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The Valiant Ladies of Potosi
Eustaquia de Souza and Ana Lezama de Urinza, two sword-and-gun-toting lesbian teen vigilantes - 17th century Bolivia's answer to Batman.
This uneducated rebel preacher upstaged New England magistrates so much that they founded Harvard University in part to prevent women like her from gaining power.
United Hawaii under one rule, abolished ancient taboos, and led negotiations with the fledgling United States.
To save an oncoming passenger train, this 15-year-old girl climbed across a collapsing bridge, with nothing but flashes of lightning to keep her from falling to her death in the flooding river below -- a river that had already killed her father.
When the Japanese invaded the Philippines, this beauty queen traded face powders for explosive ones.
When her kid was stolen from her, this ex-slave successfully sued to get him back; she then went on to become a forceful speaker for abolition across the United States.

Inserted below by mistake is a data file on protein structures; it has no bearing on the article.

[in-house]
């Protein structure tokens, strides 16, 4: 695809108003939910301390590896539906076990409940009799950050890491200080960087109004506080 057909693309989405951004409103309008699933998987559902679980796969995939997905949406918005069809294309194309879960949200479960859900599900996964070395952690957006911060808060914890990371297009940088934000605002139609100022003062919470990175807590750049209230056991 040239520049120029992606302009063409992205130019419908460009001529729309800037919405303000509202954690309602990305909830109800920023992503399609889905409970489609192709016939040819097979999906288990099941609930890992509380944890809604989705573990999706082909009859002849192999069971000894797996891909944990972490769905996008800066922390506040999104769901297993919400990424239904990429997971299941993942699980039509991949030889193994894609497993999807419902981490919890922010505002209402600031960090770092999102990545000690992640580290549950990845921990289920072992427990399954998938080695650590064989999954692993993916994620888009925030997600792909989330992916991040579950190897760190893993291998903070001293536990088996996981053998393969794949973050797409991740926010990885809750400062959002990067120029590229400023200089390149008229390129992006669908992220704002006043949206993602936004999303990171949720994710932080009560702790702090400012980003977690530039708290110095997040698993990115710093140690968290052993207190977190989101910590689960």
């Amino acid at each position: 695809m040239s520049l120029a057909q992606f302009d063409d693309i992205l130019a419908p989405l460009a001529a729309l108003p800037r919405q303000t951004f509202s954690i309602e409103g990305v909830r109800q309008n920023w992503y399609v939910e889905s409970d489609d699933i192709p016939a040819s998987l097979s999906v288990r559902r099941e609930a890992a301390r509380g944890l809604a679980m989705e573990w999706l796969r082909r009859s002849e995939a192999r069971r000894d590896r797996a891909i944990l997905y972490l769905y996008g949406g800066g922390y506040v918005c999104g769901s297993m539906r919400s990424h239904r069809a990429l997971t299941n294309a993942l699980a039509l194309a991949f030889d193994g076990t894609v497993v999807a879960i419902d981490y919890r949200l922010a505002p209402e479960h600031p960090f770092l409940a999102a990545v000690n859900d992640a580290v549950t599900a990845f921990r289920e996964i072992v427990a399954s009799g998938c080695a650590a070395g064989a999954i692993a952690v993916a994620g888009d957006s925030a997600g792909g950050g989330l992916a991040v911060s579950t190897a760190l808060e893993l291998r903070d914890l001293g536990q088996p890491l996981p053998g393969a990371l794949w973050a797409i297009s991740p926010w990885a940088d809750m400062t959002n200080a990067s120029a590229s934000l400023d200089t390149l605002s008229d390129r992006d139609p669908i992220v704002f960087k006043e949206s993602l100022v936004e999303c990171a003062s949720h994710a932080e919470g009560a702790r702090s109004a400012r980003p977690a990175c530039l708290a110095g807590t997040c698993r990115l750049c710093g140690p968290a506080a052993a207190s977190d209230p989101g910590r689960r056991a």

When an enemy killed her husband, this Apache woman broke the rules of her tribe to get revenge - and in so doing, became one of her tribe's greatest heroes.
This Sikh warrior saint led 40 deserters back into battle and in so doing, possibly saved her entire religion from extinction.
Cross-dressing Queen of Thieves who flouted social norms and had plays written about her.
A'isha bint abi Bakr
Independent, bold wife of the Prophet Muhammad, she led armies in the Battle of the Camel and was one of…